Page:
This storm will break the stretch of dry weather the Northwest has enjoyed recently.
This second storm will move southeastward across the Rockies with snow early next week. It may struggle and weaken as many storms do while crossing the Rockies.
However, after the storm system clears the Rockies, it's forecast to strengthen significantly and then rapidly once it makes its way east of the Mississippi River at midweek.
There is even a chance that it could strengthen into a bomb cyclone as it turns northeastward and travels from the Ohio Valley to the lower Great Lakes region Wednesday into Thursday. A bomb cyclone, or "bombogensis," occurs when the barometric pressure at the storm center falls 0.71 of an inch of mercury or greater in 24 hours.
"At this early stage, it appears the second storm will have a lot of things going for it, especially at the jet stream level of the atmosphere," according to AccuWeather senior meteorologist Dave Dombek.
"While the storm during the middle part of next week would bring rain to the coastal Northeast and even a large part of the central Appalachians, it is likely to be an effective wind producer," Dombek added.
AccuWeather chief broadcast meteorologist Bernie Rayno said the behavior of the jet stream will be critical in the storm's development and the track it takes. An upper-level high-pressure system off the East Coast, meaning the I-95 corridor, will dodge the snow threat from this weather system.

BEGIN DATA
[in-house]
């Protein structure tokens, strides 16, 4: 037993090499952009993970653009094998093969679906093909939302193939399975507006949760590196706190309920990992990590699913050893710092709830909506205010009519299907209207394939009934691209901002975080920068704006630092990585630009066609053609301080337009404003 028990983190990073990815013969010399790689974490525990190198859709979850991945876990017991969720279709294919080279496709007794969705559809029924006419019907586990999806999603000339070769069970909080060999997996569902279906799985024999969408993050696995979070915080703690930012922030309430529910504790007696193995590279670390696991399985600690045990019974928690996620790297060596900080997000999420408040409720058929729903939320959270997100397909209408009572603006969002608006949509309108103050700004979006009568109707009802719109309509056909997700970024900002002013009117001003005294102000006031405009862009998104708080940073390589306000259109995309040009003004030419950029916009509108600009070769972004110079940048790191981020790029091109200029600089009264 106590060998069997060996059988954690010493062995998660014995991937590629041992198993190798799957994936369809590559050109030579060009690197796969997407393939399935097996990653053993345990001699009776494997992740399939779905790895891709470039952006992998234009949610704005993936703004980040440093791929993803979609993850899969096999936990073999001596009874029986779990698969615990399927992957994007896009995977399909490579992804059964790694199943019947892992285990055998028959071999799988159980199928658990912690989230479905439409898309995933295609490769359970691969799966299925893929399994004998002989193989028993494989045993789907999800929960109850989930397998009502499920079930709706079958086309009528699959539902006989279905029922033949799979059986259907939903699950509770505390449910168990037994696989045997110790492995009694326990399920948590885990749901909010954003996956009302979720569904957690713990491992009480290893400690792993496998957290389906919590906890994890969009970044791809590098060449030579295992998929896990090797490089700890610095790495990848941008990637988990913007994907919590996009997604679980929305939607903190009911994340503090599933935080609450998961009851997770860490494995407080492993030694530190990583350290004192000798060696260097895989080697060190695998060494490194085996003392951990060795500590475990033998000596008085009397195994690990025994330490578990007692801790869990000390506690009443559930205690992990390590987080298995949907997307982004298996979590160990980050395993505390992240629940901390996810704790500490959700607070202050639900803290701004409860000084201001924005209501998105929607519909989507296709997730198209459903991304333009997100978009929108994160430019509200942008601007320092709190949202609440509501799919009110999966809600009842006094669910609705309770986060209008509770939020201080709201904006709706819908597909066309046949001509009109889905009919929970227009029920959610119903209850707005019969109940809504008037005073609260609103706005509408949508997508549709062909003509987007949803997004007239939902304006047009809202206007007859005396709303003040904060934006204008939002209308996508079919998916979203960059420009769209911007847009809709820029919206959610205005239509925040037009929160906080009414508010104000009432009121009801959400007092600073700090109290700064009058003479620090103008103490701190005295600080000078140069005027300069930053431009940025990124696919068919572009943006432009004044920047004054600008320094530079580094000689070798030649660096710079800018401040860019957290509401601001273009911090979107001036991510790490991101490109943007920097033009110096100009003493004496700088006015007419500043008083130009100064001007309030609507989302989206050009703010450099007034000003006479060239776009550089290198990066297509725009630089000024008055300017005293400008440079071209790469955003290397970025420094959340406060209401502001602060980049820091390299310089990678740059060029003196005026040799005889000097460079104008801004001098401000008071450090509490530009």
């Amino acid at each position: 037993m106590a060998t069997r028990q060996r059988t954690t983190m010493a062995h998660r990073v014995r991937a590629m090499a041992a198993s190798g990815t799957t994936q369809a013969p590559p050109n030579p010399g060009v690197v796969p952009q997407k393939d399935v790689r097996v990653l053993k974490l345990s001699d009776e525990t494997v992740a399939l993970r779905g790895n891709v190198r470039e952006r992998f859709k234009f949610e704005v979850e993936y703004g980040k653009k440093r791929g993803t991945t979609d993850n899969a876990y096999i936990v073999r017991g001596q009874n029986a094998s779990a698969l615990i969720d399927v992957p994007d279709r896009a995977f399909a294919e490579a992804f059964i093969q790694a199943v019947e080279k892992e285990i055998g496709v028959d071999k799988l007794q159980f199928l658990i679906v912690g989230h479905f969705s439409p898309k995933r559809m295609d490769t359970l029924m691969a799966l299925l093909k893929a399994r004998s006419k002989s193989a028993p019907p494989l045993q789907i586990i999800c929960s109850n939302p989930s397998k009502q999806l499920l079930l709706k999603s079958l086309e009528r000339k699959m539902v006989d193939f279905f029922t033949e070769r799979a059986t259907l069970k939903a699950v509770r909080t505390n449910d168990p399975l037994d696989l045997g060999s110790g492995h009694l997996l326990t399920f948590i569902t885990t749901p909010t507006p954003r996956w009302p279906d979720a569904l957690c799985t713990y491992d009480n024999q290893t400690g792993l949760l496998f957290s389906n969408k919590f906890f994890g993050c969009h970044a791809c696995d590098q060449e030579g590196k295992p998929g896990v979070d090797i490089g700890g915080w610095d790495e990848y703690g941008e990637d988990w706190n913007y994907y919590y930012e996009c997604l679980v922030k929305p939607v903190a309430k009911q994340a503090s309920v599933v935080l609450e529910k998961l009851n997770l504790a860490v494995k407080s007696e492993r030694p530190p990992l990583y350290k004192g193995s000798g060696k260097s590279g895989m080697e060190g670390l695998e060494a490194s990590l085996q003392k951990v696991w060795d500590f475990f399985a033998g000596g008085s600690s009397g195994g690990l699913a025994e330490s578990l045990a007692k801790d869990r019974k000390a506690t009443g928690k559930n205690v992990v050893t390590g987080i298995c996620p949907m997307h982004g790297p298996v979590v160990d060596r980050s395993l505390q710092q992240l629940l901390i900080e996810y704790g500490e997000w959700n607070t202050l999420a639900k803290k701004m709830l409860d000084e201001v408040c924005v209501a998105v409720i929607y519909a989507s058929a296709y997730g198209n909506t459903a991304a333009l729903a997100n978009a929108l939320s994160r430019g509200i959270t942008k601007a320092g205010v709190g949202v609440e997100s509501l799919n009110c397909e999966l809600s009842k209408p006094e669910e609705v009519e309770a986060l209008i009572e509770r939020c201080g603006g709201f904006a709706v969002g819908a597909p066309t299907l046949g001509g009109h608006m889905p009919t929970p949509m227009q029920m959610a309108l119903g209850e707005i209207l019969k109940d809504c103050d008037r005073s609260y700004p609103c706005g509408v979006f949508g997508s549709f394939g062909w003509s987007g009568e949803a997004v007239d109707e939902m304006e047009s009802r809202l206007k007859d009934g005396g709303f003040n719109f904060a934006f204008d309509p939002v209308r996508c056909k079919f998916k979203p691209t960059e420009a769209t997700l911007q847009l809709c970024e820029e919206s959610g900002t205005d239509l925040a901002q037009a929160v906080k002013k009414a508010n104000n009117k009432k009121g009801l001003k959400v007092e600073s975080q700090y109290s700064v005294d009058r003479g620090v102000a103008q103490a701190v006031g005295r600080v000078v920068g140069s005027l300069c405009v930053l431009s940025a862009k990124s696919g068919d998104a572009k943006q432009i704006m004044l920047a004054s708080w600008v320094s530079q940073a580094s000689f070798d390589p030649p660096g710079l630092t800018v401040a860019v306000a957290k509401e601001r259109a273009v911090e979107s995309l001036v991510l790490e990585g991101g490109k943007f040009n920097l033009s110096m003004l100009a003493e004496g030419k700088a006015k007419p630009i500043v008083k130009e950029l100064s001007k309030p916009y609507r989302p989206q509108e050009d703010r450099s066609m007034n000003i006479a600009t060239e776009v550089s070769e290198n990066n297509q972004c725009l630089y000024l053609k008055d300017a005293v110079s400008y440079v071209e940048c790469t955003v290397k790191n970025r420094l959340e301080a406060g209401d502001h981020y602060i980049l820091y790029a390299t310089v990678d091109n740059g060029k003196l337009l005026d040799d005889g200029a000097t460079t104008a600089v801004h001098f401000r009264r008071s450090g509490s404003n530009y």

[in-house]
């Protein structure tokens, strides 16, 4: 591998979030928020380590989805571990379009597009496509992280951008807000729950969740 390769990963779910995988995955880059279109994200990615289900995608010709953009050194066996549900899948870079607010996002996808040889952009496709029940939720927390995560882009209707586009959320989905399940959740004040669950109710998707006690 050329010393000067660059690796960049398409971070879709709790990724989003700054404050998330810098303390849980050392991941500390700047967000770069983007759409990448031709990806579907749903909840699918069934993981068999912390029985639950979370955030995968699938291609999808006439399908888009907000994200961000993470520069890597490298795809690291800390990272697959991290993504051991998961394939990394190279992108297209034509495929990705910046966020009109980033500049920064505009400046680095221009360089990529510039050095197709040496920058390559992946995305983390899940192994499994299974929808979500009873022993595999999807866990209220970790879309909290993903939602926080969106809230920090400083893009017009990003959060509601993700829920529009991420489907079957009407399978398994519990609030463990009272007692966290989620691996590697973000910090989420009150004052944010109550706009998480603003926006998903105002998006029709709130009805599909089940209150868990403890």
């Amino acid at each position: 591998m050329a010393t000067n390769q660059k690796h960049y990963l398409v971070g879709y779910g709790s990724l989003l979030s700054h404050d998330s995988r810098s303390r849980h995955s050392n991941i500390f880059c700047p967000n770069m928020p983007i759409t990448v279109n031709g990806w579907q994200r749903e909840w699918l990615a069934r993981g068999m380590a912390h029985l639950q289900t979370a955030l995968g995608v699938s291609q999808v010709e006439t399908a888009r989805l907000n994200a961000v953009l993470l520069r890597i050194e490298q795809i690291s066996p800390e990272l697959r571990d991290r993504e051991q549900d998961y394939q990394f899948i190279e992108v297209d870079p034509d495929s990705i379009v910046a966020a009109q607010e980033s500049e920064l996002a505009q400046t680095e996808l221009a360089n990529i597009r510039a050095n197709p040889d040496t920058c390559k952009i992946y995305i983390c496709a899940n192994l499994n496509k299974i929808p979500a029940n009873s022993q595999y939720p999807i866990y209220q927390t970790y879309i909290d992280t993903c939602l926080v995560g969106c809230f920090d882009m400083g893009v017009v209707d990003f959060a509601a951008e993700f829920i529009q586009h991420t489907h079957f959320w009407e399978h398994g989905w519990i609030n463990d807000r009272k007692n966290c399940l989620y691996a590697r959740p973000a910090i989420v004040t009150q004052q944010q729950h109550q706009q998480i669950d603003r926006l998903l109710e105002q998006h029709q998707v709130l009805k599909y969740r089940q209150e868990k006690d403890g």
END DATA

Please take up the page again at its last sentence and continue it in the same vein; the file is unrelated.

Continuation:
"Areas where it [snowfall] is very unlikely," Rayno said, "is where we've seen a snow drought all winter: Boston, New York City, Philadelphia, Washington, D.C."
Washington, D.C., has picked up 0.6 of an inch of snow this season. Typically, by this point the nation's capital has received 12.9 inches. Farther north, Philadelphia has recorded 0.3 of an inch of snow or 2 percent of normal so far this season and New York City has picked up 4.8 inches of snow so far this season, 26 percent of its normal snowfall.
The potential exists for a swath of significant snow to develop on the storm's colder, northwest flank from part of eastern Missouri to northern Maine and southern Quebec. How much snow falls and the exact swath where the heaviest snow ends up will depend on the track of the storm.